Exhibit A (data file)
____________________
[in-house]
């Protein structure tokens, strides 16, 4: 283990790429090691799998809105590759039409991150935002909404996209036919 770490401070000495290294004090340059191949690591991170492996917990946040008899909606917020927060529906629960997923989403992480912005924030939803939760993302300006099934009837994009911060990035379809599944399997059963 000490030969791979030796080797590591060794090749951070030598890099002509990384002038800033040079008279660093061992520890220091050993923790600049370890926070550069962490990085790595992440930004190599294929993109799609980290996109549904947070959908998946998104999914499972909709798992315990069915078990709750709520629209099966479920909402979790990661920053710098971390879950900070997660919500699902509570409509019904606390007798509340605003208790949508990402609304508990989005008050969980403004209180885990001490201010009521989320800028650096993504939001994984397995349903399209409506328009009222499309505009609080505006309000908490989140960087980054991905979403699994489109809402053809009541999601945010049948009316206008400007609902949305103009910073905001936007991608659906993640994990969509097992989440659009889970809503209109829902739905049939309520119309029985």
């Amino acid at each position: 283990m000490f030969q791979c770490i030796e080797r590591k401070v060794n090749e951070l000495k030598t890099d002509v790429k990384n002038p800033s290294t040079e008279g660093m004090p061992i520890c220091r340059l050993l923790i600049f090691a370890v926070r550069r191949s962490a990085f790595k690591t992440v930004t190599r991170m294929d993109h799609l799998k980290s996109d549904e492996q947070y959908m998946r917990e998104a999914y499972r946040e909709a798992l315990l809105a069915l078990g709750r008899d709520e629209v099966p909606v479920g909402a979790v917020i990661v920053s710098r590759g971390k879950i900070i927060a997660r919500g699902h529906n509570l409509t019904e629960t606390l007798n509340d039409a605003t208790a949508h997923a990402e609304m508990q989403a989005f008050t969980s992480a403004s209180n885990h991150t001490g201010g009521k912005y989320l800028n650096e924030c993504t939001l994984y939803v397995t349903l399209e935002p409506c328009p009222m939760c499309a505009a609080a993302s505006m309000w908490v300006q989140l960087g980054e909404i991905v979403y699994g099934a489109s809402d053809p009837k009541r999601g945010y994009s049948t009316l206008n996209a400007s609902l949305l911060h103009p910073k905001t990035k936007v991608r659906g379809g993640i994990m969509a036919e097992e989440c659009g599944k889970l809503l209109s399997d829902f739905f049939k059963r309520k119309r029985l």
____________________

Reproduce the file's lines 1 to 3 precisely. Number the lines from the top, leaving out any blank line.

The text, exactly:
[in-house]
């Protein structure tokens, strides 16, 4: 283990790429090691799998809105590759039409991150935002909404996209036919 770490401070000495290294004090340059191949690591991170492996917990946040008899909606917020927060529906629960997923989403992480912005924030939803939760993302300006099934009837994009911060990035379809599944399997059963 000490030969791979030796080797590591060794090749951070030598890099002509990384002038800033040079008279660093061992520890220091050993923790600049370890926070550069962490990085790595992440930004190599294929993109799609980290996109549904947070959908998946998104999914499972909709798992315990069915078990709750709520629209099966479920909402979790990661920053710098971390879950900070997660919500699902509570409509019904606390007798509340605003208790949508990402609304508990989005008050969980403004209180885990001490201010009521989320800028650096993504939001994984397995349903399209409506328009009222499309505009609080505006309000908490989140960087980054991905979403699994489109809402053809009541999601945010049948009316206008400007609902949305103009910073905001936007991608659906993640994990969509097992989440659009889970809503209109829902739905049939309520119309029985």
């Amino acid at each position: 283990m000490f030969q791979c770490i030796e080797r590591k401070v060794n090749e951070l000495k030598t890099d002509v790429k990384n002038p800033s290294t040079e008279g660093m004090p061992i520890c220091r340059l050993l923790i600049f090691a370890v926070r550069r191949s962490a990085f790595k690591t992440v930004t190599r991170m294929d993109h799609l799998k980290s996109d549904e492996q947070y959908m998946r917990e998104a999914y499972r946040e909709a798992l315990l809105a069915l078990g709750r008899d709520e629209v099966p909606v479920g909402a979790v917020i990661v920053s710098r590759g971390k879950i900070i927060a997660r919500g699902h529906n509570l409509t019904e629960t606390l007798n509340d039409a605003t208790a949508h997923a990402e609304m508990q989403a989005f008050t969980s992480a403004s209180n885990h991150t001490g201010g009521k912005y989320l800028n650096e924030c993504t939001l994984y939803v397995t349903l399209e935002p409506c328009p009222m939760c499309a505009a609080a993302s505006m309000w908490v300006q989140l960087g980054e909404i991905v979403y699994g099934a489109s809402d053809p009837k009541r999601g945010y994009s049948t009316l206008n996209a400007s609902l949305l911060h103009p910073k905001t990035k936007v991608r659906g379809g993640i994990m969509a036919e097992e989440c659009g599944k889970l809503l209109s399997d829902f739905f049939k059963r309520k119309r029985l």